Additionally, not all uncontested divorces remain that way through the entire legal process. Unfortunately, some parties will begin negotiations and realize that they simply did not agree on as much as they previously believed they did. Child custody arrangements are often a major point of contention between the parties, as is debt division. If the negotiations do take a turn towards contested territory, it’s good to have an attorney present to help one navigate through the much trickier legal issues surrounding this type of marital dissolution.

However, the proceedings may go just as smoothly as expected. Yet if one partner has a lawyer present, the one without legal representation may feel exposed or resentful without proper counsel. In such situations, both parties having an attorney to represent them promotes an atmosphere of equality and cooperation that is necessary for a successful negotiation.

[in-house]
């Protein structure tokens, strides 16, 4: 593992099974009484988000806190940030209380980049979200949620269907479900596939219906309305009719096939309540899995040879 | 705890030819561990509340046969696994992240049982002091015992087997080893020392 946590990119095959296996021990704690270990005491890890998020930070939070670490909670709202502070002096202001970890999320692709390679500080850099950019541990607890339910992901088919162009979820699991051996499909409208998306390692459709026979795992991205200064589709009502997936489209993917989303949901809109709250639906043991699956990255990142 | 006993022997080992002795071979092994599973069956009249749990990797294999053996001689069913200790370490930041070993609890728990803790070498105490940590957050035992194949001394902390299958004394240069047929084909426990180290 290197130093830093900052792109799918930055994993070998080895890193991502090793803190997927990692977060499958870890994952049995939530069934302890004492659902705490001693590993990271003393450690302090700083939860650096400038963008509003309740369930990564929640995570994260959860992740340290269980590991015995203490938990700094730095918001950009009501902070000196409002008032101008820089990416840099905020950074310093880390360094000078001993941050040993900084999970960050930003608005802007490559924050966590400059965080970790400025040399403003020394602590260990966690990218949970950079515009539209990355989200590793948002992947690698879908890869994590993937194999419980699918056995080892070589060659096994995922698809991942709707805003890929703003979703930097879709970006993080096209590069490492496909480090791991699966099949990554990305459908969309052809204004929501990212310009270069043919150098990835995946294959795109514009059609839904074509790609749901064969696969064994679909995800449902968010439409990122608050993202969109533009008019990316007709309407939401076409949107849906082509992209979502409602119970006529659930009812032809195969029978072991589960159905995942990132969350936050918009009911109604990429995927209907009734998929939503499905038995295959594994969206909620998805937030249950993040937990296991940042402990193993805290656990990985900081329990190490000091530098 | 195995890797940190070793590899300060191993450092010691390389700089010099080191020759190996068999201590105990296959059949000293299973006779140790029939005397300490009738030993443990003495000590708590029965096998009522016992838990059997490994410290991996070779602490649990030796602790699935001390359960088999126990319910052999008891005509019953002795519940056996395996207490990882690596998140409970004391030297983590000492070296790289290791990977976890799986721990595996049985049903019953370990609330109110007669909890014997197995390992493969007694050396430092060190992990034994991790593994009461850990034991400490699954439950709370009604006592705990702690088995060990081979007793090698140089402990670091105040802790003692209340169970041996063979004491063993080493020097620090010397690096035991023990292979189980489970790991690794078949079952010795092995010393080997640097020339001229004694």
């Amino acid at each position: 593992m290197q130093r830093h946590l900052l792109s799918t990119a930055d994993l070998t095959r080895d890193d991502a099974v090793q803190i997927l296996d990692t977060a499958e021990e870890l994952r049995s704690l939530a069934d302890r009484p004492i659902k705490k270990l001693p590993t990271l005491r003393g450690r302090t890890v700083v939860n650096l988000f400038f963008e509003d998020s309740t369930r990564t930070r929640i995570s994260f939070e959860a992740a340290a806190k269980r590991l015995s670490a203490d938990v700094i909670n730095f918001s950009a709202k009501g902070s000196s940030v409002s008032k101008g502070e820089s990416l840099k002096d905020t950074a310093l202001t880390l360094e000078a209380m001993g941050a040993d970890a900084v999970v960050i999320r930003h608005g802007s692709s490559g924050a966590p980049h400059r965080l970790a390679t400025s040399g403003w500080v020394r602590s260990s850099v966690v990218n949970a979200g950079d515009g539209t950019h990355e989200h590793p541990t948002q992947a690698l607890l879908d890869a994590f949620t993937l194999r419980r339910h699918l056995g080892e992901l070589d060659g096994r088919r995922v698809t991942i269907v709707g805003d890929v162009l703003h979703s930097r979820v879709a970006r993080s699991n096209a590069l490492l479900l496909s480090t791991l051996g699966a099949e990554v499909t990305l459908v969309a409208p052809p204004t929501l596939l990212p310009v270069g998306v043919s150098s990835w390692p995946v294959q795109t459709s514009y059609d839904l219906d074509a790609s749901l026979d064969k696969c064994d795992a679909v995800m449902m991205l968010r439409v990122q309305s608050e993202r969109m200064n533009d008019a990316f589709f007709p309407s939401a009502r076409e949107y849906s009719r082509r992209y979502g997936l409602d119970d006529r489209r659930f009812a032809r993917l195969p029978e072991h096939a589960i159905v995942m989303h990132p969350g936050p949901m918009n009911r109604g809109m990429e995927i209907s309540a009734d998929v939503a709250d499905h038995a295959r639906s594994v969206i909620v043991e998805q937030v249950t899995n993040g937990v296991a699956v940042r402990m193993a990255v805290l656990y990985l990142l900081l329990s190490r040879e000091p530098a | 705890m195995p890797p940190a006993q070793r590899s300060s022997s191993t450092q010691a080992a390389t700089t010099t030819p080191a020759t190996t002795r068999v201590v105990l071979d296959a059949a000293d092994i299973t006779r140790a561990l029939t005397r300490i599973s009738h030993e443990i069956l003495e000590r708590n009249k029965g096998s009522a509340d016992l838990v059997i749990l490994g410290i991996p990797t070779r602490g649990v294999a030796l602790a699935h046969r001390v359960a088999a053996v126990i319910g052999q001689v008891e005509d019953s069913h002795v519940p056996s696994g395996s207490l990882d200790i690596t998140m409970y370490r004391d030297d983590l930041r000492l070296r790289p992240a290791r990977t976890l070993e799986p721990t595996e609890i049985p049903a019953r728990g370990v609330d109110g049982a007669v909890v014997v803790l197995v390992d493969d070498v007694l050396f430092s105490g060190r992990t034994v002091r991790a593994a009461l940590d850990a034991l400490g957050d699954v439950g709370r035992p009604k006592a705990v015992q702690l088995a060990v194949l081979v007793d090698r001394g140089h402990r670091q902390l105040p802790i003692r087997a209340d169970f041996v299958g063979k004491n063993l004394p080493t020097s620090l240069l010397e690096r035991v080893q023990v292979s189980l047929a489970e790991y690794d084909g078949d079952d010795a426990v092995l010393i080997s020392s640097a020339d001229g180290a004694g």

Ultimately, a divorce is a life-altering event whether it is contested or uncontested. While the dissolving of a marriage will rarely be entirely pleasant, having the proper representation can be the deciding factor in how smoothly the process will go. Having a comparatively quick, hassle-free dissolution of marriage is very possible, and choosing to use the services of an attorney familiar with all aspects of family law is the best way to reach that goal.

University of Missouri Professor Marilyn Coleman and Dr. Mindy Markham interviewed 20 women who shared physical custody of children with ex-partners.  Half of the women reported amicable relationships with their ex’s.  The other half reported combative relationships in the beginning that improved over time.

“To me, it’s almost as if the parents in the bad-to-better relationships matured,” Coleman said. “Mostly, it’s because the parents began focusing on their children. The parents saw how upset their arguments made their kids, so they decided to put their differences aside and focus on what was best for the children.”